As I remember, investors who were interested in buying and selling gold while this prohibition was in effect had no trouble trading numismatic gold, i.e., gold coins that were issued by the U.S. mint.

A large number of circulated U.S. gold coins, with common dates, were priced then, and now, at only a small premium to the spot price of gold. I bought my first gold coin coin in the early 1960s, with money earned from mowing lawns at $2 per lawn (weed clipping included), and it was a common date  United States $5 Gold Piece from the 1880s. Those coins were legal tender of the U.S. government.  

Mario Gabelli recommends United States Cellular (UZV), a relatively small cellular phone company that is majority owed by Telephone and Data Systems (TDS). For as long as I can remember, Mario has been recommending these stocks in the Barron's Roundtable.  In the latest segment, he asserts that TDS "should" acquire UZV.  Maybe they should.  But one reason to keep UZV as a separately traded company is to be able incentivize the UZV employees with that stock, rather than to use the less desirable parent's stock whose operating business includes the contracting land line phone operations.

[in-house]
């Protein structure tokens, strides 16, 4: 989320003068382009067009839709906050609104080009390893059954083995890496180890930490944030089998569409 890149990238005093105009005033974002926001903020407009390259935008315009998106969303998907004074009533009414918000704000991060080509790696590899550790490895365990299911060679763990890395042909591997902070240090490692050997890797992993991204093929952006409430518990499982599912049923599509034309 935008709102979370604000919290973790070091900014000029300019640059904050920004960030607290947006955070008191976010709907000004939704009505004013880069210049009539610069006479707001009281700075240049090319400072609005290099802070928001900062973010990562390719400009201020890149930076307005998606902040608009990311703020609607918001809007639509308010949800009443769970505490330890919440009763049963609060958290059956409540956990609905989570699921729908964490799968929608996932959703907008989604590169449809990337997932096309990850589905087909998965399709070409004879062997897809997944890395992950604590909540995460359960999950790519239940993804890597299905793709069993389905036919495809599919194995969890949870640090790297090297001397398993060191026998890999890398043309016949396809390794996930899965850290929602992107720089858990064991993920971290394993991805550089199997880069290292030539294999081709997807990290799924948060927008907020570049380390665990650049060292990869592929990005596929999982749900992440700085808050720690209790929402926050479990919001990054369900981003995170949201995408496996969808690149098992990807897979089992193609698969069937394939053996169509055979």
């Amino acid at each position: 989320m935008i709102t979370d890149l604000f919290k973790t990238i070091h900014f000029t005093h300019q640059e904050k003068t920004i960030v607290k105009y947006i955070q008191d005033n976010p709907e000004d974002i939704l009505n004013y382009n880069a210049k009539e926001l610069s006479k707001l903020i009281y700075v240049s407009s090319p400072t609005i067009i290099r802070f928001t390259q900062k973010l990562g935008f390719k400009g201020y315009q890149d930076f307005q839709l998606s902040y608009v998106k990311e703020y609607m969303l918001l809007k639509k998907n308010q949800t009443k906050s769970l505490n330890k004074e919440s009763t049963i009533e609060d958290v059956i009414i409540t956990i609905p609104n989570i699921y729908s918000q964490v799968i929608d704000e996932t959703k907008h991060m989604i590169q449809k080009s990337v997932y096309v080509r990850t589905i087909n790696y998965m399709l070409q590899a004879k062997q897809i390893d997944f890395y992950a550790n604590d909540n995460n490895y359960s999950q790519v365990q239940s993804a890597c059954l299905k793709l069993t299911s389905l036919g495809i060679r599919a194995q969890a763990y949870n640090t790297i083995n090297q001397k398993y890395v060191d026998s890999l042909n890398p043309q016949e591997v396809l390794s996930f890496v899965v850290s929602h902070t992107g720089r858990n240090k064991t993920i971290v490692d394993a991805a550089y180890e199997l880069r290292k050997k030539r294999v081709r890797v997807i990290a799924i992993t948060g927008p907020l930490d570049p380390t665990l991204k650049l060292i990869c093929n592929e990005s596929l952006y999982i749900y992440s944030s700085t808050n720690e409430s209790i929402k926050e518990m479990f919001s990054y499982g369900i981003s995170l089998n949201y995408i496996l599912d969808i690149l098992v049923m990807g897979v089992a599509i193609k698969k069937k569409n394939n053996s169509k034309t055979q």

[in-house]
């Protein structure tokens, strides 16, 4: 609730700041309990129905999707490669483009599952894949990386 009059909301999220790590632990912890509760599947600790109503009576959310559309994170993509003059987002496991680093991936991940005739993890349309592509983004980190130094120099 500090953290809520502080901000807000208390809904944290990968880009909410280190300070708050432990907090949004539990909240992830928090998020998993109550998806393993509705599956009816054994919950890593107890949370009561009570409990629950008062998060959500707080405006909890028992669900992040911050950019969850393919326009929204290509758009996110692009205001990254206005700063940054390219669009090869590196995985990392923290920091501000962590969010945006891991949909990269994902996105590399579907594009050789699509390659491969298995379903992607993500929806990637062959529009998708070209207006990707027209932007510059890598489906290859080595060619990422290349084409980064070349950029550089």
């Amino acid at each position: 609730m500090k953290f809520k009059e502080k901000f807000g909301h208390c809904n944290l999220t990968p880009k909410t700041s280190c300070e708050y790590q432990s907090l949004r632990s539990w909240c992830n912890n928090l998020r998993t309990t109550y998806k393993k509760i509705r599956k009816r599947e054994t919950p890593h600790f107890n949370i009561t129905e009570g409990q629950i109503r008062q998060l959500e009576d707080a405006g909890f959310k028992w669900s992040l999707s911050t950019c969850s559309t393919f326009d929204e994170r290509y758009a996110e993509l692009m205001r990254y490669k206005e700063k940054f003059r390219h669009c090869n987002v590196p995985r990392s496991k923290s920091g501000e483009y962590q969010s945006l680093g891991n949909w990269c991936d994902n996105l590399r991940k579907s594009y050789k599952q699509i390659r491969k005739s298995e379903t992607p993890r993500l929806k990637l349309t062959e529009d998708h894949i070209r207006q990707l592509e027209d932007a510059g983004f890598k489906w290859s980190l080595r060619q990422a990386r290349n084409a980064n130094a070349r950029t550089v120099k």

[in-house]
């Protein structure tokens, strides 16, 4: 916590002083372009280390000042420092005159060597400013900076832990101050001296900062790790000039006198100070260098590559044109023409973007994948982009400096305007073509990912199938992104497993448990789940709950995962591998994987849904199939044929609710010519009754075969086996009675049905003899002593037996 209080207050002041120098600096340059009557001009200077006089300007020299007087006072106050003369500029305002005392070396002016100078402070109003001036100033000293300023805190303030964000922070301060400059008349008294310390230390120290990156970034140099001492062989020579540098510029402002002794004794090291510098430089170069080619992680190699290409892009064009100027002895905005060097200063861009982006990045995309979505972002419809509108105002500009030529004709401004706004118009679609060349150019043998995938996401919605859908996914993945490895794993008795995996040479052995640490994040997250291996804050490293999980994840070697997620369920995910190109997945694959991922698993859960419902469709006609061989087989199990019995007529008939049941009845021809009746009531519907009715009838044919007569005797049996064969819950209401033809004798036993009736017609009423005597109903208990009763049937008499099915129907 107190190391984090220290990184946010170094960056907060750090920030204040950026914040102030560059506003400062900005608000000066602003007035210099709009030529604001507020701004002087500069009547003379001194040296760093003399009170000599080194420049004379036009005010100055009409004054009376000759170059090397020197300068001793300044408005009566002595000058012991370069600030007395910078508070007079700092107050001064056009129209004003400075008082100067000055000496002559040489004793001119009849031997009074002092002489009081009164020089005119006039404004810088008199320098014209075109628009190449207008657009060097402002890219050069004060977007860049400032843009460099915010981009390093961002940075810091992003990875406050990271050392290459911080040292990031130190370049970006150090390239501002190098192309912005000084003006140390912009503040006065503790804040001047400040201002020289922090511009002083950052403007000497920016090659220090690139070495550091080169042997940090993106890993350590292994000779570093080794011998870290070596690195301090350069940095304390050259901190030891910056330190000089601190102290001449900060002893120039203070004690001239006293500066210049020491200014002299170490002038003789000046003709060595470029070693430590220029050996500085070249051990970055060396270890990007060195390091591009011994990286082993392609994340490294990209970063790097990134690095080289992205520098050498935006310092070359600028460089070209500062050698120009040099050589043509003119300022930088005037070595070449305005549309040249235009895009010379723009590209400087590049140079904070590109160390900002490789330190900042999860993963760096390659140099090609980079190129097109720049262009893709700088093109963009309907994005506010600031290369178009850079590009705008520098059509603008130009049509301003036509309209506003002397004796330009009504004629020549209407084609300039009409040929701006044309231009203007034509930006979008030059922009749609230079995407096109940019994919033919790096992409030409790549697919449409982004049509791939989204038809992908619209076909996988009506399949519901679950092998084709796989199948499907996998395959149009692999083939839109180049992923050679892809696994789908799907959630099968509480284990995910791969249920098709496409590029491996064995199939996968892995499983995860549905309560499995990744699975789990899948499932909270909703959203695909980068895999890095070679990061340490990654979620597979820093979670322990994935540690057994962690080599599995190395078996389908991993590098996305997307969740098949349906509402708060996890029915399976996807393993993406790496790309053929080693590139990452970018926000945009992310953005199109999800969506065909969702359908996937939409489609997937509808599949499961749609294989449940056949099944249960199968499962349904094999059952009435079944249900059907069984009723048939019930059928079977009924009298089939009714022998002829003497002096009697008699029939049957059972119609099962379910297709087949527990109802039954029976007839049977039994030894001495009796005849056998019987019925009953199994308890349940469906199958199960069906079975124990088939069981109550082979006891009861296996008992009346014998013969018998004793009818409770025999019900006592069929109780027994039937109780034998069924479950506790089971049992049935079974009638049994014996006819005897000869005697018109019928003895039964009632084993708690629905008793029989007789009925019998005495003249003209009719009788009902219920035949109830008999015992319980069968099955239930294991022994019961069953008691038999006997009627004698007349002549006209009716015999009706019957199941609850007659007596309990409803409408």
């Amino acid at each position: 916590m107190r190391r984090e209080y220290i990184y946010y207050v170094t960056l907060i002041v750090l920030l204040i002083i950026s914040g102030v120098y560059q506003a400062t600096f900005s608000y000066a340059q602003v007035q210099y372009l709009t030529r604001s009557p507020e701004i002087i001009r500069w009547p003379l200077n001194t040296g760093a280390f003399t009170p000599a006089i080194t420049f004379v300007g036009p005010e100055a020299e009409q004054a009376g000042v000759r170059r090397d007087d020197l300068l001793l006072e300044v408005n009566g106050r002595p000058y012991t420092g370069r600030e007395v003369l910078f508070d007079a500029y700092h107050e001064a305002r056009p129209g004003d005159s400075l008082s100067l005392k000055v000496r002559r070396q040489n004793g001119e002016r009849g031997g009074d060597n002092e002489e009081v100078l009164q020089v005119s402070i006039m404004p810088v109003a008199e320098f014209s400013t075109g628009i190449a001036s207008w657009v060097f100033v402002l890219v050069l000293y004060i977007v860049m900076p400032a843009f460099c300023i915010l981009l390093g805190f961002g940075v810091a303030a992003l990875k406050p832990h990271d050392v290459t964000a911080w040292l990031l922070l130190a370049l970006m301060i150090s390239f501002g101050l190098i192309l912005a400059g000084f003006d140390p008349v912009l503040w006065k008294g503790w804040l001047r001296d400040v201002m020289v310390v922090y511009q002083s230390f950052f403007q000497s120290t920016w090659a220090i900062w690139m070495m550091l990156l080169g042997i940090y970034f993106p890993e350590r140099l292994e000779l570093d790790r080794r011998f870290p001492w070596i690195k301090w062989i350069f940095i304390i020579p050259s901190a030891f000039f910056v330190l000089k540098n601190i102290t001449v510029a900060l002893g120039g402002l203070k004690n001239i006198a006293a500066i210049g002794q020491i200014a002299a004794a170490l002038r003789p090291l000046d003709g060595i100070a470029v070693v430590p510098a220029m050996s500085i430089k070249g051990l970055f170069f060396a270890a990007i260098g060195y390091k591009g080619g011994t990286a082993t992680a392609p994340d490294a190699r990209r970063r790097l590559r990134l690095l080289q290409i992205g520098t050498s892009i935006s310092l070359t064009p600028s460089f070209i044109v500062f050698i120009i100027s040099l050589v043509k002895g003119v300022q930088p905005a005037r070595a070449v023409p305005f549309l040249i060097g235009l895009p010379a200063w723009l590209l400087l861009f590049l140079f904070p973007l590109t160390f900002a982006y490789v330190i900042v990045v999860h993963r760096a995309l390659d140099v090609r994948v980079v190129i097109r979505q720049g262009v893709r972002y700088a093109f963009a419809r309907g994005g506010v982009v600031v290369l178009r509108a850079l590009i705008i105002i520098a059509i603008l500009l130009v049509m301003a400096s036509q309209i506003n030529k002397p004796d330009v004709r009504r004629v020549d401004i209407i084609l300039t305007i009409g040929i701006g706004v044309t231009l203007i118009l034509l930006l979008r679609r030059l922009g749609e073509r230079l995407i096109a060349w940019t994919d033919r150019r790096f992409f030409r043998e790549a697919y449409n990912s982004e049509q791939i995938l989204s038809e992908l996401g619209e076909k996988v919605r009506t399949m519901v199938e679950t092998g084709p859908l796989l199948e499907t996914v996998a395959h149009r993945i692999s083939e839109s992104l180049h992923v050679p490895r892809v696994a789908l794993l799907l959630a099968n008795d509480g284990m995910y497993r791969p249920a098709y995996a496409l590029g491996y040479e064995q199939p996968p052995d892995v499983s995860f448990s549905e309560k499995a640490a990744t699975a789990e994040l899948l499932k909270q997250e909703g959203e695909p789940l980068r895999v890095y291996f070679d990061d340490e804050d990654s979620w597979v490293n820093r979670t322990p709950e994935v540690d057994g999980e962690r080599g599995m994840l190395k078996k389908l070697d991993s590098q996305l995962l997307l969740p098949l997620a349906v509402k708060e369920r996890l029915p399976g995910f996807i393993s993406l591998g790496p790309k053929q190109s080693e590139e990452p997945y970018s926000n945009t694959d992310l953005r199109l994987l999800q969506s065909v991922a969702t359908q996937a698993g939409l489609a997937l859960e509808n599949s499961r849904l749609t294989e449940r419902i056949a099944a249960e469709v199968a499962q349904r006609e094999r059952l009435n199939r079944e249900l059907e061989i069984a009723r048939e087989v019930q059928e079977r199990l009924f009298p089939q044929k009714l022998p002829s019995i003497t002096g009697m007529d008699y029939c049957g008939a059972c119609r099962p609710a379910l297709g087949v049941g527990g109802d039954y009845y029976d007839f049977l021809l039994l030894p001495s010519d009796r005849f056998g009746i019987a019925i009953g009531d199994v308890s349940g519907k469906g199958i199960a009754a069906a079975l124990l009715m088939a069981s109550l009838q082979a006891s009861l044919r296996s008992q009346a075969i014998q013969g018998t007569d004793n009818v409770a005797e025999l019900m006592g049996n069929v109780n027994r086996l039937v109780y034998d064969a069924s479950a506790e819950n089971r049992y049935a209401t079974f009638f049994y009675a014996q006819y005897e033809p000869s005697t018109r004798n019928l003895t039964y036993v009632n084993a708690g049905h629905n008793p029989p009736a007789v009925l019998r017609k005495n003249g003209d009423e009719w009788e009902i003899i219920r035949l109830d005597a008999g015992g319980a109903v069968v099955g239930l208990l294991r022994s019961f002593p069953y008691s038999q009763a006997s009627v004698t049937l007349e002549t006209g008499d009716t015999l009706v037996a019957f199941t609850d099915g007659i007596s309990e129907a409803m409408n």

I do not own the common stocks of either UZV or TDS, but I own senior Exchange Traded Bonds issued by them.  The yields on those senior bonds are around 7.5% at their current prices.  I recently received a partial call on TDA and lost part of my position in that bond from Telephone and Data Systems to that call.  I do not expect much, if any, capital appreciation on those bonds, both of which were bought solely for their income generation.  Bought 100 TDA at 25.22 Bought 50 TDA at 25.5 Bought: 50 TDA @ 25.14 Bought 100 UZV at $24.42 Added to UZV at 25.16 Added to UZV at 25.01 Rounded UZV to 200 shares